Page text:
Why Guys Have It So Much Easier With Infertility

BLOG OF THE YEAR NOMINEEI had my first physical in a few years, and had honestly forgotten that I’ve gotten to the age where my annual includes the old gelled rubber glove.

There is still a bit of residual space in that area after today’s prostate exam.

As uncomfortable as the test was, it was over in about ten seconds bent over clutching the exam table.

A whole lot less time than ANY of the dozens-maybe even a hundred- ultra sounds Lisa had to sit through during our infertility days.

Of course that ultrasound is just one of many of the daily bodily abuses women face during any given infertility procedure.

I can’t imagine having my ass turned into a pin cushion constantly being filled with salad oil like fluids, or getting bee sting like shots in my stomach daily knowing that those stings were likely to contribute to abdominal bloating in the near future.

The daily blood draws to check hormone levels, and then the big event egg extraction and embryo transfer…I ain’t got the words to express my admiration for the strength of the female infertility patient.

If any of my almost a father brothers are thinking about complaining about how crabby or short fused their wives are during infertility, I would say this:

Just remember the gelled up glove exam you get once a year.

Then imagine having that intrusion every other day or so for a couple of weeks.

That’s right–you’d be grumpy and short fused too.

And you probably wouldn’t be able to sit down for a week.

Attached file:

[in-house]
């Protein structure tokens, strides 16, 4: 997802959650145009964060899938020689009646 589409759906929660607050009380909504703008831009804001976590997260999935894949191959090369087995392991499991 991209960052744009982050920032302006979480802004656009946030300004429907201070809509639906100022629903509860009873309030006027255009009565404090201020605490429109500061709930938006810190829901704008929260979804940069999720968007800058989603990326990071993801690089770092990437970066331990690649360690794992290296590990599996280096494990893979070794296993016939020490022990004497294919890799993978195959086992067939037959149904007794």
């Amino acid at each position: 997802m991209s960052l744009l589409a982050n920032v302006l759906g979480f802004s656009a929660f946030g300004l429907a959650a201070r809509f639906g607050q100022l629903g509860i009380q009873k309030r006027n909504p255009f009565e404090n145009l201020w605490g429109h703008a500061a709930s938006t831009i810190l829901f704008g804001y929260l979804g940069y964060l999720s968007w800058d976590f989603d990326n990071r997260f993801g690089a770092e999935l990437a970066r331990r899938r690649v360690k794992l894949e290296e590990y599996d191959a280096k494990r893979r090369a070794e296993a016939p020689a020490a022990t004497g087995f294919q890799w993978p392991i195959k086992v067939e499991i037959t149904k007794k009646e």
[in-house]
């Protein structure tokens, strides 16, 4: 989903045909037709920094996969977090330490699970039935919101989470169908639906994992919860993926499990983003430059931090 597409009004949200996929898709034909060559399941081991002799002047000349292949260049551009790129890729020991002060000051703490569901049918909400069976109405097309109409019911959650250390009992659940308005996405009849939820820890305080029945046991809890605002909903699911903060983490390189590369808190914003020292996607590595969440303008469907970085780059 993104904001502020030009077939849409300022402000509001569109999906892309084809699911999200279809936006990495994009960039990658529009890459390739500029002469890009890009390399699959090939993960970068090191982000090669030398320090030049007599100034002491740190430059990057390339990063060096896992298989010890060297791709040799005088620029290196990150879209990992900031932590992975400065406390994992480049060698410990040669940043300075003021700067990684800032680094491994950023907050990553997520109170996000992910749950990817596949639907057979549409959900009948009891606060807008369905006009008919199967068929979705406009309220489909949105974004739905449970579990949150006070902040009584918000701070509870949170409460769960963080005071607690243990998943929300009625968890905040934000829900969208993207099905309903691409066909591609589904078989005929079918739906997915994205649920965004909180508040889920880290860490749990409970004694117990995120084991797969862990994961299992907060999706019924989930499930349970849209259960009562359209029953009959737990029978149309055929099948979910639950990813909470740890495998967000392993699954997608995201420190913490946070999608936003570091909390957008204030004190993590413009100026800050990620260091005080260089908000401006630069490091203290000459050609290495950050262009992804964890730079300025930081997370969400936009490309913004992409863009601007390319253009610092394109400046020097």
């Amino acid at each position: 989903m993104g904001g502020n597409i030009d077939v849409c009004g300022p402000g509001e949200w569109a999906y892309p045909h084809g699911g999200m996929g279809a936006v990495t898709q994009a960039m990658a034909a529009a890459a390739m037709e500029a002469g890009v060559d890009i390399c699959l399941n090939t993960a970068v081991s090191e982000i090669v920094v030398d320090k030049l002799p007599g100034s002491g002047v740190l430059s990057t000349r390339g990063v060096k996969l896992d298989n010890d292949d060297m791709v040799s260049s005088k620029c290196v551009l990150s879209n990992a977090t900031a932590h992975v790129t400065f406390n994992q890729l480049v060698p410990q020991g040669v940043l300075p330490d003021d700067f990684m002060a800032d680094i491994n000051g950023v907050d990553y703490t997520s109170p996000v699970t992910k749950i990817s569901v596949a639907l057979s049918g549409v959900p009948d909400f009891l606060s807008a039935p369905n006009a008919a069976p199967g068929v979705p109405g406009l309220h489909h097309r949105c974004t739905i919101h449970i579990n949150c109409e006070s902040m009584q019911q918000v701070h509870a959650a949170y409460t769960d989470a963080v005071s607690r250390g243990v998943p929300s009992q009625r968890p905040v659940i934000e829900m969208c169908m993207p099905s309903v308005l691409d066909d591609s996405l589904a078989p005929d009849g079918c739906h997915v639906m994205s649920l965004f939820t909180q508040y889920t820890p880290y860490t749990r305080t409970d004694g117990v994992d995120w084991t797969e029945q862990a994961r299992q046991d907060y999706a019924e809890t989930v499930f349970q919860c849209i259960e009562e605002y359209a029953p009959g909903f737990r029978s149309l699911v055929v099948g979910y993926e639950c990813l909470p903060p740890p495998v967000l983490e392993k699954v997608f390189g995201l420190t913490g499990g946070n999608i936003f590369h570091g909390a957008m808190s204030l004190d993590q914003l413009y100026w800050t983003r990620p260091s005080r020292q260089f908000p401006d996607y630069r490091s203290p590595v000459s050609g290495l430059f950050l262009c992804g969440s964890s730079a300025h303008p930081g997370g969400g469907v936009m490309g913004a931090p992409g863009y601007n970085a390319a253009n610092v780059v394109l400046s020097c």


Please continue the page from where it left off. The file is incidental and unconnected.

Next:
3 Responses to Why Guys Have It So Much Easier With Infertility

  1. In my research, I am learning that when it comes to treatments, men do have it easier.

    We might take some clomid, and our testicles might be operated on (I AM VERY LIKELY HEADED FOR THIS TYPE OF SURGERY) to find sperm when no sperm can be found in the ejaculate or epididymis, and we might even be subject to “forced” masturbation during IUI and IVF treatments, but it is nothing like like what a woman has to go through.

    However, when it comes to the emotional aspects of infertility, I utterly reject the common notion that it is harder on a woman than a man. I can tell you that it is as hard on me as it would be for any woman. I have had sleepless nights, crying times, and just feeling down. My drive to be a parent is as strong as any woman’s–I actually have a nurturing instinct unlike some men. I have cried way more than my wife on this journey, and I worry more than she does about becoming a parent. I am not a typical strong, silent male. I like to share my feelings and am way more relationship oriented than the average male. For example, I would go to a support group for IF, my wife would not. In many ways, my emotional make up is closer to a female’s than a male’s-so I actually can empathize somewhat better with what some women might be going through.

    • Jason–thanks so much for making that point. I wholeheartedly agree that the emotional aspects of infertility can be as hard on a man as a woman. Lisa has always kidded that she ‘designed’ me–telling her brothers that she would marry a guy who didn’t want to watch football all day on holidays and would rather be with her, cooking the turkey in the kitchen and talking about life and laughing. So I can relate to not being the standard ‘guy’–I’d rather be in a deep conversation than sit in front of the TV. Believe me–writing a blog devoted to a topic that is arguably portrayed as a woman’s issue requires an evolution beyond the typical strong silent type! Glad to hear again that there’s another guy out there that is connected to that empathetic nurturer.

  2. Thanks! One of the things my wife is grateful for is the fact that I am not heavily into watching sports, never have been, never will be. I find I am into very few “manly” type hobbies. My wife has always liked that about me and appreciated it more than any woman I ever dated. In fact, I like to believe that was one of the things that made her fall in love with me and marry me.

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